Let’s take the main character, whose brutal honesty with himself and frequent disgust at his own actions are probably the only features that redeem him to the reader. He is a father of young twins, a son and daughter, whom he clearly loves, but by the same token neglects. In some of the more strangely disturbing passages he provokes, seemingly despite himself, and psychologically torments them. Relations with his wife are strained and they hardly speak, are rarely together in their house and she eventually throws him out when she finds out about his girlfriend. The only residual passion that is shown towards his wife is through the proxy of the station prostitute who he believes resembles a younger version of her. His various encounters with her, initially a form of power play, ultimately lead to her death.

There are echoes in these encounters of Dostoevsky’s “Notes from the Underground” and its central encounter with the underground man and Liza the young prostitute. As in Dostoevsky’s work in Prilepin’s the protagonist is unnamed and constantly pushes himself towards actions that will harm him and those around him. Dostoevsky used his main character as a vehicle to polemicise with Chernyshevsky and the rational materialism of the 1870’s. Prilepin similarly uses his “overground man” as a means to answer a question that both writers addressed in their own way and which is seemingly an eternal one in Russia “What is to be done?”

The novel throws up more questions than it answers but it identifies the problem in one area, the abandonment of the nurturing function of family and state. The trope of a lack of maternal instincts runs throughout the book; from the wife that neglects her children to the mother in the laboratory who has killed hers and the young girl who asks the stoker to toss her unwanted kittens into the furnace. The inability of our hero to bring up his children adequately is a microcosm of the gangs of children that are left feral and savage. Or worse, the children that are coopted to do evil in the service of the state, as with the African child soldiers and the Russian political figure who has dark designs on the laboratory teenagers. Here we can see a direct allusion to the Kremlin’s “Grey Cardinal”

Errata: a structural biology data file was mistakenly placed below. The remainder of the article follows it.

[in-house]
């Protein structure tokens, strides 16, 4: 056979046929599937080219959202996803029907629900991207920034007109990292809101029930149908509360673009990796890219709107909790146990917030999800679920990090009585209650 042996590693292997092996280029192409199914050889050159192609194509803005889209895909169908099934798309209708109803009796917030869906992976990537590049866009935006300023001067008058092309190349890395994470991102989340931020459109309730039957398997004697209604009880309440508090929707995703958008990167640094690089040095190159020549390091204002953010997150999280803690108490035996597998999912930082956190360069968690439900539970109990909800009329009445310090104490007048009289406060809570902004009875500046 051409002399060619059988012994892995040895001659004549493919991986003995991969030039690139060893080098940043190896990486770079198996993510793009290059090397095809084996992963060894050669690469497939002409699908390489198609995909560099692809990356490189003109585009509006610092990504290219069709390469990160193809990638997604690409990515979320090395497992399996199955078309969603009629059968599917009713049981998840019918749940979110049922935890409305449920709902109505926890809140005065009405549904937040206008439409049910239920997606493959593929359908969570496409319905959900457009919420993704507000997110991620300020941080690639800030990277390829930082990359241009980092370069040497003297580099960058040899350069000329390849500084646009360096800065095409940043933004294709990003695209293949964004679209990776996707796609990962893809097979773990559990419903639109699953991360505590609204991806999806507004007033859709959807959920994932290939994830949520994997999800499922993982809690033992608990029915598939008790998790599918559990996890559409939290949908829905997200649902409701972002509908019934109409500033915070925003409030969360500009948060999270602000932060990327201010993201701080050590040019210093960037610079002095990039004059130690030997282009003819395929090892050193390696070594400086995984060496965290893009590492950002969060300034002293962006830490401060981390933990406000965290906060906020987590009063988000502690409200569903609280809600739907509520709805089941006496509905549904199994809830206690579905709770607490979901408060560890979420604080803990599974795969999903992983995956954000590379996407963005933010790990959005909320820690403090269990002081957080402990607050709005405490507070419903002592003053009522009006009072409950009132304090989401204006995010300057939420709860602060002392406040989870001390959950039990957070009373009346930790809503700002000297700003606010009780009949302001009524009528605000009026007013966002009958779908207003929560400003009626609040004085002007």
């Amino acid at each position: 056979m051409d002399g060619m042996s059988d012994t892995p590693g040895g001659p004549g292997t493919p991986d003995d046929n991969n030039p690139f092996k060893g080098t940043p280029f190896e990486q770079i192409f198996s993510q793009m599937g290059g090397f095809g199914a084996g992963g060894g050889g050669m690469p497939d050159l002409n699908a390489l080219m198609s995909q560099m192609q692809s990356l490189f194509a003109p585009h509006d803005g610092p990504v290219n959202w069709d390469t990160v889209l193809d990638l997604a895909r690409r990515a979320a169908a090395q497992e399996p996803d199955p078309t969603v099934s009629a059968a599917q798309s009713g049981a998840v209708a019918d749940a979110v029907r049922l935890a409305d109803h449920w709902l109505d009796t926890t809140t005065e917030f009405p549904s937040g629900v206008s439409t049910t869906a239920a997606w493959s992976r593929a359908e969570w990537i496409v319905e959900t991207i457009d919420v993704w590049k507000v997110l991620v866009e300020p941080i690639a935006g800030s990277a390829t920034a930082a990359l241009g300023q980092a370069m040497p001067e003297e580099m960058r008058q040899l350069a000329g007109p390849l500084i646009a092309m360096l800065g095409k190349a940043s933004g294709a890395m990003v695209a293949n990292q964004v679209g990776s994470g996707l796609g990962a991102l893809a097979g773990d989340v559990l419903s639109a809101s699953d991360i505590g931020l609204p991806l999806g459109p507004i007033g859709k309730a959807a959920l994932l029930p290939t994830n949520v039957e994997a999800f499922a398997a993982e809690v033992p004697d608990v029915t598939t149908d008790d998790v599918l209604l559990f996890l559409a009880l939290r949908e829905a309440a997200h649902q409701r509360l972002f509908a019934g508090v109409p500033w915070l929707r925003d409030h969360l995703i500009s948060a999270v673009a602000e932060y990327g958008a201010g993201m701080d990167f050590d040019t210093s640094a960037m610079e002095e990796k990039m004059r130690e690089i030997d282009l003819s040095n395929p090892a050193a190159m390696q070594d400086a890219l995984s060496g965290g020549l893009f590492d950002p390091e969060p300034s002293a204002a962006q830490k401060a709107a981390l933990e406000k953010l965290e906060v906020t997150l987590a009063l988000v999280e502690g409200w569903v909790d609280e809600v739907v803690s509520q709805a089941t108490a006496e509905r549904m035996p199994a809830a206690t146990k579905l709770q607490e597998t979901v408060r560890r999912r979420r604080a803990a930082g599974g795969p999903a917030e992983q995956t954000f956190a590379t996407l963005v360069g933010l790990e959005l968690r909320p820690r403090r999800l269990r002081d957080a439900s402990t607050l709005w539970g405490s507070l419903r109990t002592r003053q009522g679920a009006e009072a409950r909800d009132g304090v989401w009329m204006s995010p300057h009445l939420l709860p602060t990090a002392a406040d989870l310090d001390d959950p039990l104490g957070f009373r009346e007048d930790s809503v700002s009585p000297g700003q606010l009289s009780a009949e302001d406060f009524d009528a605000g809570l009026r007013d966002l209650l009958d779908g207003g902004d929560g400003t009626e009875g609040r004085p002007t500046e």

Vladimir Surkov and his creation of the youth movement “Nashi”, street level activists tasked with the intimidation of the political opposition. A whole swathe of Russian youth, that in the words of the ecological activist Zhenia Chirikova, will have to ”undergo a complete moral re-education”.
Prilepin is an active member of the banned National Bolshevik movement, 

“The Other Russia” and is renowned for his street activism and prominent membership of the Anti-Putin opposition in Russia. His real talent lies in bringing his political vision to life in his texts, which pulse with his energy and verbal gifts.

Fellow war veteran Arkady Babchenko, and the author of  One Soldier’s War has said the following about Prilepin’s work:
“What I love about him is that he never leaves the front line. He is an active participant expressing his social and political protest both in his books, and physically on the streets.”

The poet and novelist Dmitry Bykov has said that prior to the appearance of Prilepin there were very few novelists who were willing to write about the process of social change in the country during the Putin era. Prilepin changed all that.

Review by Simon Knapper